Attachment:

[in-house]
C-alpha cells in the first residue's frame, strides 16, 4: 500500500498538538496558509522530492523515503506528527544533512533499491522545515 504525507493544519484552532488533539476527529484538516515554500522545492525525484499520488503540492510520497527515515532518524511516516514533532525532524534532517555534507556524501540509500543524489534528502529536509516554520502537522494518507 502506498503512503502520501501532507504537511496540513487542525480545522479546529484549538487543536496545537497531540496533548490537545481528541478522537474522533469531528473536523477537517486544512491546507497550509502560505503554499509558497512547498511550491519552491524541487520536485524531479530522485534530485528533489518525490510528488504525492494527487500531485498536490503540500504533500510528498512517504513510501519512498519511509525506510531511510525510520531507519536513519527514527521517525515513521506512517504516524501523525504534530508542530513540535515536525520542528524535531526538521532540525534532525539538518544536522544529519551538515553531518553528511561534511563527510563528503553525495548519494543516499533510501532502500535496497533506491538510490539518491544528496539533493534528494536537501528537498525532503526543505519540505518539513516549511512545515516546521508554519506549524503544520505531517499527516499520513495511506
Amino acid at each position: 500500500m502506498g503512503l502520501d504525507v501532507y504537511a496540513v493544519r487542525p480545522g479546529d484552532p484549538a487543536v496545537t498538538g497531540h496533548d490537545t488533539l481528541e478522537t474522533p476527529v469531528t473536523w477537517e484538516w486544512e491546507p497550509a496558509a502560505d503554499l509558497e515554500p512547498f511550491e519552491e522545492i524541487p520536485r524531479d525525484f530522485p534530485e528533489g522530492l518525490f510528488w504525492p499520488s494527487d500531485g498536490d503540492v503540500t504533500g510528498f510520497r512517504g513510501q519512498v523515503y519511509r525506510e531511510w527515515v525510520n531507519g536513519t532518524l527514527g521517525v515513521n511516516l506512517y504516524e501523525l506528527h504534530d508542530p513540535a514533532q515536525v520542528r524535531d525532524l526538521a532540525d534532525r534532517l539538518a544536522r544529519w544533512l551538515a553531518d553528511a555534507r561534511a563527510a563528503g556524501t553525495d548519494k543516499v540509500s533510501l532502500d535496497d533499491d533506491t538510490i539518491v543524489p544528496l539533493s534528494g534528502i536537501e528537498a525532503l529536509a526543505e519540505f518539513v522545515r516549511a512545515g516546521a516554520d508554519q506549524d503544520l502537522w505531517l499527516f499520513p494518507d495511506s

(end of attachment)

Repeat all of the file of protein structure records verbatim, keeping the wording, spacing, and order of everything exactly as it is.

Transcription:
[in-house]
C-alpha cells in the first residue's frame, strides 16, 4: 500500500498538538496558509522530492523515503506528527544533512533499491522545515 504525507493544519484552532488533539476527529484538516515554500522545492525525484499520488503540492510520497527515515532518524511516516514533532525532524534532517555534507556524501540509500543524489534528502529536509516554520502537522494518507 502506498503512503502520501501532507504537511496540513487542525480545522479546529484549538487543536496545537497531540496533548490537545481528541478522537474522533469531528473536523477537517486544512491546507497550509502560505503554499509558497512547498511550491519552491524541487520536485524531479530522485534530485528533489518525490510528488504525492494527487500531485498536490503540500504533500510528498512517504513510501519512498519511509525506510531511510525510520531507519536513519527514527521517525515513521506512517504516524501523525504534530508542530513540535515536525520542528524535531526538521532540525534532525539538518544536522544529519551538515553531518553528511561534511563527510563528503553525495548519494543516499533510501532502500535496497533506491538510490539518491544528496539533493534528494536537501528537498525532503526543505519540505518539513516549511512545515516546521508554519506549524503544520505531517499527516499520513495511506
Amino acid at each position: 500500500m502506498g503512503l502520501d504525507v501532507y504537511a496540513v493544519r487542525p480545522g479546529d484552532p484549538a487543536v496545537t498538538g497531540h496533548d490537545t488533539l481528541e478522537t474522533p476527529v469531528t473536523w477537517e484538516w486544512e491546507p497550509a496558509a502560505d503554499l509558497e515554500p512547498f511550491e519552491e522545492i524541487p520536485r524531479d525525484f530522485p534530485e528533489g522530492l518525490f510528488w504525492p499520488s494527487d500531485g498536490d503540492v503540500t504533500g510528498f510520497r512517504g513510501q519512498v523515503y519511509r525506510e531511510w527515515v525510520n531507519g536513519t532518524l527514527g521517525v515513521n511516516l506512517y504516524e501523525l506528527h504534530d508542530p513540535a514533532q515536525v520542528r524535531d525532524l526538521a532540525d534532525r534532517l539538518a544536522r544529519w544533512l551538515a553531518d553528511a555534507r561534511a563527510a563528503g556524501t553525495d548519494k543516499v540509500s533510501l532502500d535496497d533499491d533506491t538510490i539518491v543524489p544528496l539533493s534528494g534528502i536537501e528537498a525532503l529536509a526543505e519540505f518539513v522545515r516549511a512545515g516546521a516554520d508554519q506549524d503544520l502537522w505531517l499527516f499520513p494518507d495511506s